A new exhibition at the Science Museum, London will feature an invention from the Oxford area which could revolutionise the diagnosis of ‘Superbugs’

The exhibition entitled ‘Superbugs: the Fight for Our Lives’ will open on the 9th November 2017 and run until Spring 2019. It will ‘explore how society is responding to the enormous challenge of antibiotic resistance, and will feature scientific research from across the globe and the personal stories of those waging war on the superbugs’.

Dame Sally Davies, the Chief Medical Officer recently said that ‘If antibiotics lose their effectiveness it would spell “the end of modern medicine”’. She is "really worried that without effective antibiotics, common medical procedures such as surgery and cancer treatments could become too risky”.

Part of the exhibition will include an invention from GFC Diagnostics Ltd, a company based in Chipping Warden, Oxfordshire. Using a unique testing device invented at the University of Birmingham the company has developed a cheap, quick and simple test which can be used to detect the ‘superbug’ MRSA which grows on the skin and is a ‘hospital acquired infection’. 

The test called MicroScreen is soon to undergo clinical trials and can be used in the case of emergency operations when saving time is very important. Currently prior to an operation mouth and skin swabs are sent to the lab to screen for the infection. This can take up to three days.

“Our test takes about thirty minutes and does not need expensive equipment or highly trained staff” says Bruce Savage, CEO of GFC Diagnostics “This test could be a major step forward to speed up the diagnosis of these harmful bacteria and so reduce the harm caused by drug resistant bacteria. The rapid diagnosis will allow the right antibiotics to be used, instead of using the broad-spectrum antibiotics’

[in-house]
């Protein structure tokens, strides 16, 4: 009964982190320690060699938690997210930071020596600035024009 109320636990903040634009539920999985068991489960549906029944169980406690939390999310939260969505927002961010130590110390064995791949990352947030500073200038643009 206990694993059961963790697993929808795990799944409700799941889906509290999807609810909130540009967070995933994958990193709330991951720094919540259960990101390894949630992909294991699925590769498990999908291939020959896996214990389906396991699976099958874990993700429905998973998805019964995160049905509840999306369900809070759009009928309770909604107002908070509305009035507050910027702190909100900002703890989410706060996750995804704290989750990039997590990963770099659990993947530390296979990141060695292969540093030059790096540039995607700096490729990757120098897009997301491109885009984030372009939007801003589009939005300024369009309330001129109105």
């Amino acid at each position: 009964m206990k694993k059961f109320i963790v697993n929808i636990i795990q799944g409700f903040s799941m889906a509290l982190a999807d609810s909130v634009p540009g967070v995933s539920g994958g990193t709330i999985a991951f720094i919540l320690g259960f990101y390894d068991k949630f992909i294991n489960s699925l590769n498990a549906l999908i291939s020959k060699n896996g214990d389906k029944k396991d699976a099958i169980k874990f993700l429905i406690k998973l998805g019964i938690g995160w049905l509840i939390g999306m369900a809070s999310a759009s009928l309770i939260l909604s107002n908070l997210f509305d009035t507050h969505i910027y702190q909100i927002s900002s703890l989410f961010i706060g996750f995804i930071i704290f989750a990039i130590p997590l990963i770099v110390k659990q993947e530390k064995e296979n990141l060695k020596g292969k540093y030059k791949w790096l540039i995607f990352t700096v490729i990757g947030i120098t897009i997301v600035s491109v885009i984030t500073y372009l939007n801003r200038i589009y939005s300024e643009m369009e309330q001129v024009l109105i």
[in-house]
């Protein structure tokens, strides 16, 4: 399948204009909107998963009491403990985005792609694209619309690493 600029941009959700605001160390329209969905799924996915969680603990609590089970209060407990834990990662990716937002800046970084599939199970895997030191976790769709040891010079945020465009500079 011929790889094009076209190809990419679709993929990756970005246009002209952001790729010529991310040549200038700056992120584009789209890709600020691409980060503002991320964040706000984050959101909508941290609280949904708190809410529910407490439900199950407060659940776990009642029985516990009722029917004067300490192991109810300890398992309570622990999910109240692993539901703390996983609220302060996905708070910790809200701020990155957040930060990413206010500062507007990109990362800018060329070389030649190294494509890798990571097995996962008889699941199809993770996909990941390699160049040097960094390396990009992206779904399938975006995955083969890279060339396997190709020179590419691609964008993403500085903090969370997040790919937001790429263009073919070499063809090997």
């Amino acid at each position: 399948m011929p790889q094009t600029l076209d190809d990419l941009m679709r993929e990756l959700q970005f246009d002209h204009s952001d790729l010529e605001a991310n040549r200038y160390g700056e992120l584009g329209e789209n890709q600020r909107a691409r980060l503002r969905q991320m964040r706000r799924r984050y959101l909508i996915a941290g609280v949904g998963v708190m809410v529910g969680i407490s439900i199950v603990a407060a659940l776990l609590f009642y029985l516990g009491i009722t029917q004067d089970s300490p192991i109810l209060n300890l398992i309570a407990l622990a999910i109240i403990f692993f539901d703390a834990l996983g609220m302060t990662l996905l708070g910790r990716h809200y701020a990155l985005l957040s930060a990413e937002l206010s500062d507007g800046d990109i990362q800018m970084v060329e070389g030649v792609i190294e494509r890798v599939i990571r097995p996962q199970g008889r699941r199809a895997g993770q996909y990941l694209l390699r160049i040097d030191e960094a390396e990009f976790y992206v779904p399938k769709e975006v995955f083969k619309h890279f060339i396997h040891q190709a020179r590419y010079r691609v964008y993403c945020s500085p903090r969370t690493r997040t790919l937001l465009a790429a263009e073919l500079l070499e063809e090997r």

Work is underway to develop a similar test for the ‘nightmare’ ‘superbug’ CPE which as been described as ‘Almost untreatable’ and poses a serious threat to patients.

Dr. Graham Cope, Technical Director said “New diagnostic tests for ‘superbugs’ are being developed all across the globe but our test has the advantage that it does not require any complex, expensive equipment or highly trained staff and it can be carried out by a nurse in a room off the operating theatre in a matter of minutes”.

GFC Diagnostics has already received a Discovery Award as part of the Longitude Prize. The money has been used to develop the test which will be considered for the £8m prize whose aim is to ‘Achieve the ultimate goal of a novel, affordable and rapid point-of-care test that could be used anywhere in the world to determine when antibiotics should be used’.


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